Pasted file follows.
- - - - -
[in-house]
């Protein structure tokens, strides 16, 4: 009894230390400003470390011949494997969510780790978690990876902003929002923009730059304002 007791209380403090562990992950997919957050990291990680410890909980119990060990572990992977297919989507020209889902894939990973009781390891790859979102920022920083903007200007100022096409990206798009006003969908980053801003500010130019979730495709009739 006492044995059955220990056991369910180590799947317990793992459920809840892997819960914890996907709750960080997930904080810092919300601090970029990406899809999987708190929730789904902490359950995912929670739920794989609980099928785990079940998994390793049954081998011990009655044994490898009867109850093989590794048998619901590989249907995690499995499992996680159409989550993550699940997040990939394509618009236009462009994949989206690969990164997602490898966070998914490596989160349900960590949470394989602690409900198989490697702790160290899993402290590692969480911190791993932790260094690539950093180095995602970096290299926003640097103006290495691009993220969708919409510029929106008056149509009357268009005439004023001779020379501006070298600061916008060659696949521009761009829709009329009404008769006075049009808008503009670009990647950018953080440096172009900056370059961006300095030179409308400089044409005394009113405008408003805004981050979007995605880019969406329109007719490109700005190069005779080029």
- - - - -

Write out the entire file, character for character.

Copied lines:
[in-house]
């Protein structure tokens, strides 16, 4: 009894230390400003470390011949494997969510780790978690990876902003929002923009730059304002 007791209380403090562990992950997919957050990291990680410890909980119990060990572990992977297919989507020209889902894939990973009781390891790859979102920022920083903007200007100022096409990206798009006003969908980053801003500010130019979730495709009739 006492044995059955220990056991369910180590799947317990793992459920809840892997819960914890996907709750960080997930904080810092919300601090970029990406899809999987708190929730789904902490359950995912929670739920794989609980099928785990079940998994390793049954081998011990009655044994490898009867109850093989590794048998619901590989249907995690499995499992996680159409989550993550699940997040990939394509618009236009462009994949989206690969990164997602490898966070998914490596989160349900960590949470394989602690409900198989490697702790160290899993402290590692969480911190791993932790260094690539950093180095995602970096290299926003640097103006290495691009993220969708919409510029929106008056149509009357268009005439004023001779020379501006070298600061916008060659696949521009761009829709009329009404008769006075049009808008503009670009990647950018953080440096172009900056370059961006300095030179409308400089044409005394009113405008408003805004981050979007995605880019969406329109007719490109700005190069005779080029």